If you’re a renter in Texas and you fail to pay your rent, your landlord may have the legal right to enter your home and take your belongings. The clause, called a landlord’s lien, is standard language in many residential leases, but it can also apply to stores and restaurants that fall behind on rent.
The Texas economy continues to outpace the U.S. economy in job creation. The state gained 285,200 nonagricultural jobs from February 2017 to February 2018, an annual growth rate of 2.3 percent, higher than the nation’s employment growth rate of 1.6 percent (Table 1 and Figure 1). The nongovernment sector added 283,500 jobs, an annual growth rate of 2.8 percent, also higher than the nation’s employment growth rate of 1.8 percent in the private sector
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It was a good year for commercial real estate’s industrial sector in 2017, and 2018 is expected to bring more of the same, according to Integra Realty Resources’ new 2018 Viewpoint Industrial Report.
“Industrial, without a doubt, stands head-and-shoulders above the other commercial property types as we enter 2018,” according to Hugh Kelly, the economist who partnered with Integra Realty Resources on the report. “A multi-year pattern of double-digit total returns, coupled with absorption rates exceeding the pace of new development, have bolstered occupancy levels and rent growth in the majority of U.S. markets.”
The numbers paint quite a positive picture. An increase of 2.64 percent in market rents is anticipated for the warehouse/manufacturing facilities in 2018, and the flex properties are expected to see an increase of 2.25 percent. Looking at individual cities, Cleveland, Hartford, Naples and Seattle are on track to experience a 5 percent—or more—rent growth this year.
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Economy expert Ray Perryman gave an overview of the national, state and local fiscal situations this week at PlainsCapital Bank’s 10th annual Economic Outlook Conference recent luncheon at the McKenzie-Merket Alumni Center at Texas Tech.
Perryman, who lives in the Midland-Odessa area and is CEO of the Waco-based Perryman Group, has toured the state giving similar presentations for 34 years. His presentations include a bipartisan analysis of how nationwide issues and discussions affect the economy on all levels.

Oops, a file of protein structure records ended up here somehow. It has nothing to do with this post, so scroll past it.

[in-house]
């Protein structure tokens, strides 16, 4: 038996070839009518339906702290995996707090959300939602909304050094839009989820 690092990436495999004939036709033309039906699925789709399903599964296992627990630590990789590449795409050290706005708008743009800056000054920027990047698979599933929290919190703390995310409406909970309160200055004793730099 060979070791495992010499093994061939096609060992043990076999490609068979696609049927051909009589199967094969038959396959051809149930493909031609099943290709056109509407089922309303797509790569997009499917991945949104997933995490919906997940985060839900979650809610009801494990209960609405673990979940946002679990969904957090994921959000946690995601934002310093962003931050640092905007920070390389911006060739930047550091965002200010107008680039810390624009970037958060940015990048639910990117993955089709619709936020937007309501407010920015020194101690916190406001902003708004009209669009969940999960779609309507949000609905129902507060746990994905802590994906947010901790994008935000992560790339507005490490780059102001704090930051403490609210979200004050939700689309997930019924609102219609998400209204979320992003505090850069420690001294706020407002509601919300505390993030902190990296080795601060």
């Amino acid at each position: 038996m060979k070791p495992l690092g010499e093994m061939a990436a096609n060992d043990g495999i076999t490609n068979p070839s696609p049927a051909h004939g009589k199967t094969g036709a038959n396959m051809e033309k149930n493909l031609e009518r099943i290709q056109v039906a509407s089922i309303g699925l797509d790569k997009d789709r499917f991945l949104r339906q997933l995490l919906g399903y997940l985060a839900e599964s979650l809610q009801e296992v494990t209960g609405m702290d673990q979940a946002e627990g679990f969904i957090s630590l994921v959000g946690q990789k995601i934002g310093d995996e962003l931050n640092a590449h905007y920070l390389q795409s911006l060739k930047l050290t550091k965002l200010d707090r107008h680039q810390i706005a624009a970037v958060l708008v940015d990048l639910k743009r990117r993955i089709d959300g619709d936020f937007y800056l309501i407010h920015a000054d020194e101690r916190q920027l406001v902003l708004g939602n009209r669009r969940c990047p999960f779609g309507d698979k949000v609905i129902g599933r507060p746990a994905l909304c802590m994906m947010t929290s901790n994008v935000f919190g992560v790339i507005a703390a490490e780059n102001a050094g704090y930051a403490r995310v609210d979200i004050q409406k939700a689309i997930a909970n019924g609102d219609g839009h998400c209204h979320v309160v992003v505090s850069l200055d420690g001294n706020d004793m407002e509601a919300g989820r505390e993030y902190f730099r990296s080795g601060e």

The impact of the tax reform legislation passed last year has been one subject Perryman said he has been asked about often in recent months. He said the hypothesized positive effects of the $1.5 trillion tax cut over the next 10 years may be a bit ambitious, but the move will undoubtedly trigger some financial developments.
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Oil and cattle are the iconic business touchstones for Texas.
But it’s real estate development where the Lone Star State really leads the country.
Last year, Texas was the top U.S. state for commercial real estate development contributions to the economy.
With more than $24 billion in direct construction spending in Texas, the building sector contributed almost $59 billion to the state’s economy, according to a new report by the NAIOP, the Commercial Real Estate Development Association. The sector supports almost 380,000 jobs in the state, the new study finds.
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New development and ongoing operations of existing commercial real estate in the United States, across the spectrum of property types—office, industrial, warehouse and retail— supported 7.6 million American jobs and contributed $935.1 billion to U.S. GDP in 2017. That’s according to the recently released annual study, “Economic Impacts of Commercial Real Estate,” published by the NAIOP Research Foundation.
To put $935.1 billion in perspective, that’s more than the GDP of Turkey or the Netherlands or Switzerland. If U.S. CRE were its own country, it would be the 17th largest economy in the world, just behind Indonesia, at least according to the International Monetary Fund’s estimation of each country’s GDP.
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